Little-known reasons you need to update your will in NY

You already know that you should reevaluate your estate planning if your family experiences a marriage, divorce, birth or adoption. However, there are some lesser-known circumstances that require you to take a second look at your will.

A beneficiary is incarcerated

If someone close to you has faced serious criminal charges, your estate planning may not be top of mind. However, if you leave an inheritance to a beneficiary who is in prison, you risk making their life worse, not better. You want your heirs to enjoy what you leave behind, but there’s a possibility that money and other items won’t make it to your loved one. And you want to use extra caution if your beneficiary could be sued for causing death or serious injuries. Any inheritance they receive could be considered an asset and paid out as part of a lawsuit.

A prison sentence doesn’t necessarily exclude someone from receiving an inheritance. However, you’ll need an estate planning attorney’s expertise to help you decide the best course of action.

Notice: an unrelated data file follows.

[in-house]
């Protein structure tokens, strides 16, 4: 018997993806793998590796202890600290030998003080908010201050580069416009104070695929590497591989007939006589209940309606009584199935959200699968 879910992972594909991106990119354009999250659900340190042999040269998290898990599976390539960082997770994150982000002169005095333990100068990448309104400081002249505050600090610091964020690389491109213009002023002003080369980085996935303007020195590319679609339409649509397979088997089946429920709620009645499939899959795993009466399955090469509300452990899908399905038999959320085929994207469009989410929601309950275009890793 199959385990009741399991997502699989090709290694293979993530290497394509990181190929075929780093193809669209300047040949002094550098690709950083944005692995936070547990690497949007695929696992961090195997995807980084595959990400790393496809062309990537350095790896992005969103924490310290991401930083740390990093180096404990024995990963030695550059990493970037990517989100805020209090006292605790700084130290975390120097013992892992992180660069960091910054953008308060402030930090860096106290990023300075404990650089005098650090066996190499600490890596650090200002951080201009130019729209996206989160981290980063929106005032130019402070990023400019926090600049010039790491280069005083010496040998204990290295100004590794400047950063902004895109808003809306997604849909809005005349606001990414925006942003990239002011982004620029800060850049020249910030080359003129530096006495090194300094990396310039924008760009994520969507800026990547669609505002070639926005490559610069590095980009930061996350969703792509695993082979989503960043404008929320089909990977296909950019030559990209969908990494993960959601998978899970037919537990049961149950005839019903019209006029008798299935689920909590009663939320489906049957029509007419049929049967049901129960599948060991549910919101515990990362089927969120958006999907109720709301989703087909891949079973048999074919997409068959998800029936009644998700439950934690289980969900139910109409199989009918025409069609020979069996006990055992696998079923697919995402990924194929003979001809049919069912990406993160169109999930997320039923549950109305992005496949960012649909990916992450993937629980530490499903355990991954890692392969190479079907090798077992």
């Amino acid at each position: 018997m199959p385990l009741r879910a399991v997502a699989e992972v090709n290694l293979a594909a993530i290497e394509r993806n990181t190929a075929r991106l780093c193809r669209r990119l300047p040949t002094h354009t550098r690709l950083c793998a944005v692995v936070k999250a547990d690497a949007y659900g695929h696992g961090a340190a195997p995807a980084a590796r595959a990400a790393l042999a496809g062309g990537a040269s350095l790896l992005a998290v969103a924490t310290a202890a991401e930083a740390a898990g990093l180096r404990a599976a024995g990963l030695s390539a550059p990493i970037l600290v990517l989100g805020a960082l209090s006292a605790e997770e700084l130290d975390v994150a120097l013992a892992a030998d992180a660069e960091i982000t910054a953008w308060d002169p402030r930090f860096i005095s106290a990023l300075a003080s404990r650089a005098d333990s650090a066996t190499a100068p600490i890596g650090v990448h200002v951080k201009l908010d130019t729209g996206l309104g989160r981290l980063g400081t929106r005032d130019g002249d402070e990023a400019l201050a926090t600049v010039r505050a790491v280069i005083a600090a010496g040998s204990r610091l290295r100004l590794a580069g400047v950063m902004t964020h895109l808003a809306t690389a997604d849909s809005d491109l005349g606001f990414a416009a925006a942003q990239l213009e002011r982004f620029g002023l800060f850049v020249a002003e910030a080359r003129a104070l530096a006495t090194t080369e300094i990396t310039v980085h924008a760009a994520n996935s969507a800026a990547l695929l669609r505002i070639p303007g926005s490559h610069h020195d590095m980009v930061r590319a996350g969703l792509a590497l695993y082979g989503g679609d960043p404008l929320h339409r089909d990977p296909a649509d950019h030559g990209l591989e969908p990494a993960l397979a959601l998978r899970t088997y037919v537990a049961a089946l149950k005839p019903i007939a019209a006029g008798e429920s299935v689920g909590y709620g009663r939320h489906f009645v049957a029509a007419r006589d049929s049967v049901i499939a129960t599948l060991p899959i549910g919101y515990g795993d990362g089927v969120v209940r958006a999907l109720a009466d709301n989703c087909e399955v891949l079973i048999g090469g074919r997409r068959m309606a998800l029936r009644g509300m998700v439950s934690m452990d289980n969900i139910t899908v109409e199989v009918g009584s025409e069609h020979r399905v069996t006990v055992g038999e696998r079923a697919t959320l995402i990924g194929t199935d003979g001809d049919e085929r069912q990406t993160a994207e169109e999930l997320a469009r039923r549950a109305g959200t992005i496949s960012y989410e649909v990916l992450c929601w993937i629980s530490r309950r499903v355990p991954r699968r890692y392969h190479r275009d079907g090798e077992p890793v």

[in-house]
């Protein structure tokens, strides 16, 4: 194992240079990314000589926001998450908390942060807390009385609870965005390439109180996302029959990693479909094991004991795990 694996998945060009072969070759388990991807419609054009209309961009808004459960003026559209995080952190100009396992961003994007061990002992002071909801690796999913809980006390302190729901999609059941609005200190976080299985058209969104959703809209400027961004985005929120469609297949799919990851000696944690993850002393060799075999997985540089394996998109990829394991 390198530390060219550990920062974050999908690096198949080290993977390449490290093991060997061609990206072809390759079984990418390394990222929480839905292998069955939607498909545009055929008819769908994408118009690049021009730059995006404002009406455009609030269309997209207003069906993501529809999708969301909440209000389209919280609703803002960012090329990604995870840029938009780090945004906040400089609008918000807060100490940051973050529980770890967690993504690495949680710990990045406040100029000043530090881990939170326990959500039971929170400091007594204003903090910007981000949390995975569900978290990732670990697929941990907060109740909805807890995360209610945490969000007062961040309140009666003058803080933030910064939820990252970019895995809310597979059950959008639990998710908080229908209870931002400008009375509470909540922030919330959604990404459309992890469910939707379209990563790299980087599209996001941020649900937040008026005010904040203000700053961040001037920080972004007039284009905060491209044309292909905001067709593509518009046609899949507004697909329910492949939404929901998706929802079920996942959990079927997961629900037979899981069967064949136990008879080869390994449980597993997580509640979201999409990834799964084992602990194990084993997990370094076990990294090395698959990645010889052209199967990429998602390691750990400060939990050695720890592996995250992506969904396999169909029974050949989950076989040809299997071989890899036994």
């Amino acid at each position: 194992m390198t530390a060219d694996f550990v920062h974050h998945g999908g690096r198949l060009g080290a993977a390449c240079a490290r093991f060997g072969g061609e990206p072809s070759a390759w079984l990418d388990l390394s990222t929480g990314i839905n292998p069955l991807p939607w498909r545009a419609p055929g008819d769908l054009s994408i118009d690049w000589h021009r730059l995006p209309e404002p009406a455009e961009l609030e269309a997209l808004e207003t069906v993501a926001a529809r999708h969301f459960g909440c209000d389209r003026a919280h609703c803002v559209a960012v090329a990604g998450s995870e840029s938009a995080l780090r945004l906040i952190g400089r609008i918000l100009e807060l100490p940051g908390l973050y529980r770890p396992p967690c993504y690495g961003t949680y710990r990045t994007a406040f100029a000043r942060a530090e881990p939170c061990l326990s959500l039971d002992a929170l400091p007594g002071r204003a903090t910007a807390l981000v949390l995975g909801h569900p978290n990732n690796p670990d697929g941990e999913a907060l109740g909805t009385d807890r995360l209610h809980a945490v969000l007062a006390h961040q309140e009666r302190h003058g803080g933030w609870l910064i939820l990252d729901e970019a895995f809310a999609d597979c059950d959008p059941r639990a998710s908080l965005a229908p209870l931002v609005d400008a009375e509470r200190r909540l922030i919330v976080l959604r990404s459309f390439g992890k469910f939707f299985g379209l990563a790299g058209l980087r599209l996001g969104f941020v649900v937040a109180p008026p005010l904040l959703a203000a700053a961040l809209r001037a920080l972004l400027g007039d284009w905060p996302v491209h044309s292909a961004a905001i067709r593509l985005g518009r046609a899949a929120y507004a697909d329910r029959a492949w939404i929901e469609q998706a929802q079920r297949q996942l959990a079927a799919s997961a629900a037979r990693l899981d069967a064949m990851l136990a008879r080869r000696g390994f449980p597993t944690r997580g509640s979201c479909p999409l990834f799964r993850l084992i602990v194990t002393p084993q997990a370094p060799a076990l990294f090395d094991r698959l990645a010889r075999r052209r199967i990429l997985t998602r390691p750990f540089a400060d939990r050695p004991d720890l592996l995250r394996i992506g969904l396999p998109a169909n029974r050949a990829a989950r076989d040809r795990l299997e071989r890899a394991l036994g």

You move outside of New York

Inheritance laws can vary from state to state. If you take up legal residence outside of New York, your estate planning might need some adjustments. Moving is hectic and it’s easy to let updating your will fall through the cracks. But moving often involves selling property and other items, so this is a good chance to review your will. 

If you’re married, you’ll want to know if your new state is a common law state or a community property state. These laws may affect how your inheritance is carried out. Most states, including New York, are common law, but there are a handful of community property states.

You have a handwritten will

The state of New York recognizes handwritten wills in three circumstances:

  1. You are a member of the armed forces of the United States serving in active duty
  2. You are a person who serves with or accompanies an armed force engaged in active conflict
  3. You are a mariner at sea

If you have a handwritten or “holographic” will, there are two important things you should know. The first is that the handwriting must be entirely yours. The second is that a handwritten will becomes invalid after a set period of time. 

If you wrote a handwritten will in one of these times of urgency, you should complete a more formal will with the help of an attorney as soon as possible. 

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